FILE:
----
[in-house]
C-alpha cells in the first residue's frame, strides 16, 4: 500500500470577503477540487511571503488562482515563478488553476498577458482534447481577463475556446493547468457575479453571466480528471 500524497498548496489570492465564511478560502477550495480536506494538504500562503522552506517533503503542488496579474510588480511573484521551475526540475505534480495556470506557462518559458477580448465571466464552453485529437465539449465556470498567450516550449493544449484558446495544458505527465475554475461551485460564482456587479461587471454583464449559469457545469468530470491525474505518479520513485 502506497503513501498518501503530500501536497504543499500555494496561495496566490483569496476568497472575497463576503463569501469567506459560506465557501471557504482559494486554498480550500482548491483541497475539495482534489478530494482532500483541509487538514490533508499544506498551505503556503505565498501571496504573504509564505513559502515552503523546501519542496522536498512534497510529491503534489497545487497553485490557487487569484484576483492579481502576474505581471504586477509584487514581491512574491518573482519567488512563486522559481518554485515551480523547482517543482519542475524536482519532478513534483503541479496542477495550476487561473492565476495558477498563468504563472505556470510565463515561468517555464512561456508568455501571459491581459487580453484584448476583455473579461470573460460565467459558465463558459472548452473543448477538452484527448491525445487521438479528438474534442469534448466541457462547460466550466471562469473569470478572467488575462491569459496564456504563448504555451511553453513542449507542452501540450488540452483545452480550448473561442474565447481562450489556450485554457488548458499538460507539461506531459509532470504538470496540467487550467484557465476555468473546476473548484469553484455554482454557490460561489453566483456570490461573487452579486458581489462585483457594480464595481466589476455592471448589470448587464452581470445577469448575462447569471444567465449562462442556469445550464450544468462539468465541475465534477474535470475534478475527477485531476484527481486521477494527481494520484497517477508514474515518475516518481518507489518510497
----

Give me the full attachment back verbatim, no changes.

[in-house]
C-alpha cells in the first residue's frame, strides 16, 4: 500500500470577503477540487511571503488562482515563478488553476498577458482534447481577463475556446493547468457575479453571466480528471 500524497498548496489570492465564511478560502477550495480536506494538504500562503522552506517533503503542488496579474510588480511573484521551475526540475505534480495556470506557462518559458477580448465571466464552453485529437465539449465556470498567450516550449493544449484558446495544458505527465475554475461551485460564482456587479461587471454583464449559469457545469468530470491525474505518479520513485 502506497503513501498518501503530500501536497504543499500555494496561495496566490483569496476568497472575497463576503463569501469567506459560506465557501471557504482559494486554498480550500482548491483541497475539495482534489478530494482532500483541509487538514490533508499544506498551505503556503505565498501571496504573504509564505513559502515552503523546501519542496522536498512534497510529491503534489497545487497553485490557487487569484484576483492579481502576474505581471504586477509584487514581491512574491518573482519567488512563486522559481518554485515551480523547482517543482519542475524536482519532478513534483503541479496542477495550476487561473492565476495558477498563468504563472505556470510565463515561468517555464512561456508568455501571459491581459487580453484584448476583455473579461470573460460565467459558465463558459472548452473543448477538452484527448491525445487521438479528438474534442469534448466541457462547460466550466471562469473569470478572467488575462491569459496564456504563448504555451511553453513542449507542452501540450488540452483545452480550448473561442474565447481562450489556450485554457488548458499538460507539461506531459509532470504538470496540467487550467484557465476555468473546476473548484469553484455554482454557490460561489453566483456570490461573487452579486458581489462585483457594480464595481466589476455592471448589470448587464452581470445577469448575462447569471444567465449562462442556469445550464450544468462539468465541475465534477474535470475534478475527477485531476484527481486521477494527481494520484497517477508514474515518475516518481518507489518510497